The best options for a thriving garden
By Rachel Lee
Gardening has a variety of benefits for our health and the environment. When planting produce, you not only know where your food is coming from, but you get to reduce the number of trips made to the grocery store, and, you get to eat fresh-picked items, that offer the most nutrients. Adding flowers to your garden is great too, as it attracts bees and birds to your backyard and provides shade for other plants.
Unfortunately, spending any amount of time outside has become unbearable in the heat of Arizona’s summer. It seems like nothing would be able to survive under such conditions. But with proper care, there are a select few foods that actually thrive in Arizona during its hottest season. Here are those 5 plants that will brighten up your garden and mornings.
This crop thrives in weather that is warmer—and stays warmer longer—than usual. It is also heat- and drought-resistant, making it the perfect plant for Arizona’s harsh summers. The leaves are another bonus, as they are edible and keep your garden looking lush.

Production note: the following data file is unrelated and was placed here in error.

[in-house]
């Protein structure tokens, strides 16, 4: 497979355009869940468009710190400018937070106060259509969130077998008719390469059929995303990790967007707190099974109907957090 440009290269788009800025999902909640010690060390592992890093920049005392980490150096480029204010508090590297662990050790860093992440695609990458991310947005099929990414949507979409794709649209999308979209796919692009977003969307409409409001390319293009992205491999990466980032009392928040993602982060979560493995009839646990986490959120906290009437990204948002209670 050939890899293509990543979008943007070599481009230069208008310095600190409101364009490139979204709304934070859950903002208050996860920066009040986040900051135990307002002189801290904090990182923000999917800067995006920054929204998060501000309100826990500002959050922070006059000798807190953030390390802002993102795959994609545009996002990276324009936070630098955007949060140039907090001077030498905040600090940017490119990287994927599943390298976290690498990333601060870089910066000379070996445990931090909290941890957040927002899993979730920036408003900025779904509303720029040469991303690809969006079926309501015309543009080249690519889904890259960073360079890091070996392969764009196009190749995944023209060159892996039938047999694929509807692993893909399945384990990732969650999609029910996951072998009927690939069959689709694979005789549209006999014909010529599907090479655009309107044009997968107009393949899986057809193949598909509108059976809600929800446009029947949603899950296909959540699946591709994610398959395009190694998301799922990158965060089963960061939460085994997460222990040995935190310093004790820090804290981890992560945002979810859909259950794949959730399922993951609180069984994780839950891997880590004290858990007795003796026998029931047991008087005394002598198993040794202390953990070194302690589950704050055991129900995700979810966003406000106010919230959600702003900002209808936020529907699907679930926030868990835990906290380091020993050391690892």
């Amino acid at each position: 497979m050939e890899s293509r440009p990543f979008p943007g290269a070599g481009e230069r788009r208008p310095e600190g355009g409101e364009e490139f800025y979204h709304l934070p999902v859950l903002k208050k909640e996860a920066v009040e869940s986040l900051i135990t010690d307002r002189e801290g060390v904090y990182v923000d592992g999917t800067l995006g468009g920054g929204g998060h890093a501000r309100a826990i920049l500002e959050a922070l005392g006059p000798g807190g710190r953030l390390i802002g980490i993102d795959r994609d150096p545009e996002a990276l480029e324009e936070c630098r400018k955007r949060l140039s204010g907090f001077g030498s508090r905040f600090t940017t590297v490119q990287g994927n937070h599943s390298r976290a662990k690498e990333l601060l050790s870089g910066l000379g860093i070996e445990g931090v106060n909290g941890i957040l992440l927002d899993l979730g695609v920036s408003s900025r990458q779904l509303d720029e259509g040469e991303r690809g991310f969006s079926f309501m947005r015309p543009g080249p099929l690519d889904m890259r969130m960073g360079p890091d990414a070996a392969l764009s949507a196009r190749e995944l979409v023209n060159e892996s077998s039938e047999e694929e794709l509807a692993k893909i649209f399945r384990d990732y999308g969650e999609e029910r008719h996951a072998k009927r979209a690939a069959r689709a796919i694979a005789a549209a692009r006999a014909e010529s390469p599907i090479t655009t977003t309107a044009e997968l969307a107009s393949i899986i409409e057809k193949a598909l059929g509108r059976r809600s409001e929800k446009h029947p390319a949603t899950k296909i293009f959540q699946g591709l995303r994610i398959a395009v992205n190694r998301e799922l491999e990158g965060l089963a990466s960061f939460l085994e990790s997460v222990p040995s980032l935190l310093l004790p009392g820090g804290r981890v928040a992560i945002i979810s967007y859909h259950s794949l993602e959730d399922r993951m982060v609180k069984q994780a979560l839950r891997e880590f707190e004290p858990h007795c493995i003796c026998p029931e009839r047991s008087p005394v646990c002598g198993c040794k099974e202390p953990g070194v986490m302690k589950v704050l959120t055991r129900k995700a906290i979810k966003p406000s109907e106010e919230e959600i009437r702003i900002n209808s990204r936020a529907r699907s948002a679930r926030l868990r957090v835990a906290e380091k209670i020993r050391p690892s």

This heat-loving, fast-growing vegetable produces leaves that are rich in vitamins A and C, and are delicious in salads, soups, and stir-fries. Once planted, it often reseeds each year, too.
Okra is a great vegetable to grow in your garden because of its high levels of dietary fiber, potassium, calcium, and vitamins B and C. Luckily, exposure to a lot of sun will result in a steady supply of pods all summer. While it can tolerate dry soil, it does better when watered consistently.
Treasured for its fragrance and flavor, basil is an herb that attracts native bees. It’s also a favorite of culinary chefs. While this plant prefers warm air and soil, it does best when under shade. Be sure to water deeply and regularly to keep the soil moist.
Sunflowers are an amazing addition to any garden because of their beauty and unique characteristics. Along with an ability to thrive in the heat, this flower is one of the easiest to grow, requiring little to no effort. Plus, they provide shade for your other crops that don’t do as well in the summer.
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Rachel Lee is an editorial intern at Green Living Magazine who is pursuing a degree in global studies and sustainability at Arizona State University. Born and raised in Arizona, she has always been in awe of its unique landscape and hopes to engage in ways to preserve its beauty.
Photo courtesy of Binyamin on Pexels.